Iris, a film about Iris Apfel by Albert Mayeles, was recently added to Netflix, so of course I added it to my viewing queue. I really wasn’t too anxious to see it, as I’d lumped her into the category along with other eccentric dressers who have attracted the attention of photographer Ari Seth Cohen of Advanced Style. I was not prepared to find that Iris is the real deal, a woman who dresses to please herself, and not to be featured on a blog.
And while she is known for her extravagant outfits, and especially her vast jewelry collection, Iris is surprisingly down-to-earth. She dresses in what she likes, whether that be a shirt embroidered with the figure of Mickey Mouse, or a designer item from Bergdorf Goodman. The overwhelming lesson from Iris is that one needs to be true to his or her self.
Iris has a lot of clothes. There are racks and boxes all over her apartment, and she kept her mother’s apartment because she needed the storage space. We see her on several shopping treasure hunts, but the film also shows her in a meeting in one of her clothing storage areas, going through boxes she is donating to the Peabody Essex Museum. Iris formed a relationship with the Peabody Essex after a show featuring her wardrobe traveled there. She decided to will her collection to the museum, but she has already gone ahead and started the process of handing over many of her treasures.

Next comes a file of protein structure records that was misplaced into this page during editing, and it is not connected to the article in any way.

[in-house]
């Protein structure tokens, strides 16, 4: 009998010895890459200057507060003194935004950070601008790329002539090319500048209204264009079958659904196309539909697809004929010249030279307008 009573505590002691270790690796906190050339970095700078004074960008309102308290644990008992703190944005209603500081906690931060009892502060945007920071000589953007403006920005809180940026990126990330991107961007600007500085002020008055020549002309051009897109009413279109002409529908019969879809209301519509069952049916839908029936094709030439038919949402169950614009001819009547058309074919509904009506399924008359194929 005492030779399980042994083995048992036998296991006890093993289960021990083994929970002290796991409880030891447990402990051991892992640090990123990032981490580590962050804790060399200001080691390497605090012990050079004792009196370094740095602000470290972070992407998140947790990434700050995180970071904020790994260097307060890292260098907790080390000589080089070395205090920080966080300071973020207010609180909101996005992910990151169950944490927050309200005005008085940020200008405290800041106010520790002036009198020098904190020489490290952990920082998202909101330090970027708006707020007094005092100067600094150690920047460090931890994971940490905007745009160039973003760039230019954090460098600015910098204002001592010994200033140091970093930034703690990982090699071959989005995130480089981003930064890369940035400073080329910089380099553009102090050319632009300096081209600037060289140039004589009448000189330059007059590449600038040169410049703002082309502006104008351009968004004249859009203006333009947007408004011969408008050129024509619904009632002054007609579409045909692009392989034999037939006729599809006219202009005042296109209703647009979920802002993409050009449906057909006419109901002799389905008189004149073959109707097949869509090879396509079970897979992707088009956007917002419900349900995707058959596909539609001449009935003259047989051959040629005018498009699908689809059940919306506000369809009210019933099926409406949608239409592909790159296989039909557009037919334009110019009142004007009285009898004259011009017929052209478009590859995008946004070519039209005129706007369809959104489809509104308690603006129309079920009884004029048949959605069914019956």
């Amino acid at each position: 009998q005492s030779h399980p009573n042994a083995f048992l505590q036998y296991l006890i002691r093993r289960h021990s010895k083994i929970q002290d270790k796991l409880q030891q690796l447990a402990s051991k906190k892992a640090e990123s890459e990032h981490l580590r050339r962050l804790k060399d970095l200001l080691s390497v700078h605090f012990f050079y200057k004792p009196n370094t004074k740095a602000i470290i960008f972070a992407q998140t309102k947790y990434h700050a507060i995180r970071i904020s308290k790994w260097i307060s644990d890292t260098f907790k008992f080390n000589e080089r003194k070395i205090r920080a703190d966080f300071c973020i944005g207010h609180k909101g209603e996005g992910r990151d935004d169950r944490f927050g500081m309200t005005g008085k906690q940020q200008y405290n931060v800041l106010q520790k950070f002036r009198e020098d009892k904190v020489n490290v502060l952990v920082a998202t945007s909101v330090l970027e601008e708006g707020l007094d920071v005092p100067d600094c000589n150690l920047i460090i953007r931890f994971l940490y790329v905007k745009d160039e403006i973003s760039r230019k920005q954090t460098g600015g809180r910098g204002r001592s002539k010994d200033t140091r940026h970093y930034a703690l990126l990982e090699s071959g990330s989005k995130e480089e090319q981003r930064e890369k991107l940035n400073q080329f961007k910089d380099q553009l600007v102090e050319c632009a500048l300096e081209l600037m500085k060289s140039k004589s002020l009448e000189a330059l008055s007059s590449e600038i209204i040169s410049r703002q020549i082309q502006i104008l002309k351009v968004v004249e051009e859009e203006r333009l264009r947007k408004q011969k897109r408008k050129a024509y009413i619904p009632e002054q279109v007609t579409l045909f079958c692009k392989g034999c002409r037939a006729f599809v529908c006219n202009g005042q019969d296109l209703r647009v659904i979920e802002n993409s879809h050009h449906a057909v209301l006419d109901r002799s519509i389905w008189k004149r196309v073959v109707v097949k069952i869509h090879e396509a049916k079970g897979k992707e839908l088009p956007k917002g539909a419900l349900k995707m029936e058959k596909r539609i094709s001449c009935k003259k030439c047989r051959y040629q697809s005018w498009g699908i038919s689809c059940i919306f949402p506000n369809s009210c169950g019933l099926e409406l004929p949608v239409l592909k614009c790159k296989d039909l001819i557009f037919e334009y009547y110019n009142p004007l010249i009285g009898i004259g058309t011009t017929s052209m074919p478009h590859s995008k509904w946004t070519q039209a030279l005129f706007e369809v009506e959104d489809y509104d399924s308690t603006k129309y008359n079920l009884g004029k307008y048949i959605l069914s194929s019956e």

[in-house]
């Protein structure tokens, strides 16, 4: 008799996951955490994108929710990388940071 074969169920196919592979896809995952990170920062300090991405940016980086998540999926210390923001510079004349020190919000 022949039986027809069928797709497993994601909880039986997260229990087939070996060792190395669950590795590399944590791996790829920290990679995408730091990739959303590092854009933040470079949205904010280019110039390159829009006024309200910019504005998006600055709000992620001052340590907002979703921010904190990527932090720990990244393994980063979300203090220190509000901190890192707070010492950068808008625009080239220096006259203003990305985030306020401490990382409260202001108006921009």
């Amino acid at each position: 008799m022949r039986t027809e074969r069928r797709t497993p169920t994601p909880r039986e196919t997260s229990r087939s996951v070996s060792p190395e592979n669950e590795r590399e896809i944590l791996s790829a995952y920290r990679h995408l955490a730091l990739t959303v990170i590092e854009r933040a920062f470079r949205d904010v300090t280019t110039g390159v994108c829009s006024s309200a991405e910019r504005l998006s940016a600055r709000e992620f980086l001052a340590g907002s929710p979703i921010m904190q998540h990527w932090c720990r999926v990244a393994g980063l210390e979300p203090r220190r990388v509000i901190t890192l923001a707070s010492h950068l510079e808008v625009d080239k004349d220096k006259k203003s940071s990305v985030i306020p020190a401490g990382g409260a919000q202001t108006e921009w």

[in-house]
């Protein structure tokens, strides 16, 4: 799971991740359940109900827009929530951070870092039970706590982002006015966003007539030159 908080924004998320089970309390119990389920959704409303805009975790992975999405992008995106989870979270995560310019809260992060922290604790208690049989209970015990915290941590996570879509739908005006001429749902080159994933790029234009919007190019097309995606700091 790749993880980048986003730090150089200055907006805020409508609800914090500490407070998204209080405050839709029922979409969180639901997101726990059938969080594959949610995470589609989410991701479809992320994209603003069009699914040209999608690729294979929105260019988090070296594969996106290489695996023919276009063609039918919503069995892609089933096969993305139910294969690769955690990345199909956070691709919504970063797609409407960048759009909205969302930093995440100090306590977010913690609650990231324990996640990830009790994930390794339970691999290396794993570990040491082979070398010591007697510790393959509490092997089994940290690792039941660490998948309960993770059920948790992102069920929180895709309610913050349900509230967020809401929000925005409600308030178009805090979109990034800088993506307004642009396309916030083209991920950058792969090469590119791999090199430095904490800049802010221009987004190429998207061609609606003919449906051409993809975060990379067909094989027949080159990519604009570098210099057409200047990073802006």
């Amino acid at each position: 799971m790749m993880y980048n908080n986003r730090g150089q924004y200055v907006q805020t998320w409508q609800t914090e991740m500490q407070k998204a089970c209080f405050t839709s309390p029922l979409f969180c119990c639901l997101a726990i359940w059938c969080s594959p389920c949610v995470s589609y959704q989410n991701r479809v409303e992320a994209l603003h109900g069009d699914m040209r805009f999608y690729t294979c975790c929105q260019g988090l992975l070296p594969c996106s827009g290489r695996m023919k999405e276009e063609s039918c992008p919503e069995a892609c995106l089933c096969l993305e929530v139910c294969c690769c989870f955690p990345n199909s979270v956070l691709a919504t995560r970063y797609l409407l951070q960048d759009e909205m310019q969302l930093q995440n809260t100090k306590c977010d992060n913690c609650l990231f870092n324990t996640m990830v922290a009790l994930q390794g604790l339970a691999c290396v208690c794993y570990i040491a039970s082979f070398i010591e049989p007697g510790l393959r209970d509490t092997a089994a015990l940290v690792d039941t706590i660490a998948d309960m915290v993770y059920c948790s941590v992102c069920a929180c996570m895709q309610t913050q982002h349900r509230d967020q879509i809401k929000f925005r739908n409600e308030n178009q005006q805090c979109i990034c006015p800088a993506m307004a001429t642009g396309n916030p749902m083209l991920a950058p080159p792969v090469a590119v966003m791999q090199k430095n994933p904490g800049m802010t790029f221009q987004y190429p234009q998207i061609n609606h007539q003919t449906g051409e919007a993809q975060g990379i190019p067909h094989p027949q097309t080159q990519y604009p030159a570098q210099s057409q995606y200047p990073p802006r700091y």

The Peabody Essex might seem like an odd choice to receive Iris’s collection, especially since it was the Metropolitan’s Costume Institute that originally developed the exhibition of her clothes. The movie explains that Iris realized that her wardrobe would fill in a big gap in the costume collection of the Peabody Essex, so she saw the opportunity to make a difference at that museum. I think she did a wise thing by choosing a smaller museum. At the Met her stuff would have been swallowed up in their vast holdings.
The film is especially poignant because since it was made, both Albert Mayeles and Iris’s husband Carl have died. Carl and Iris’s relationship is an important part of the story, as they worked and traveled the world together for many years, and they were very close. At one point they are talking about decorating the White House and Carl happens to mention that they “had a problem with Jackie.” Iris punches him on the arm and scolds, “Stop!”
Iris is full of her wisdom, and she has some real insights into aging and how to handle it. Seriously, you don’t have to love fashion to love this film.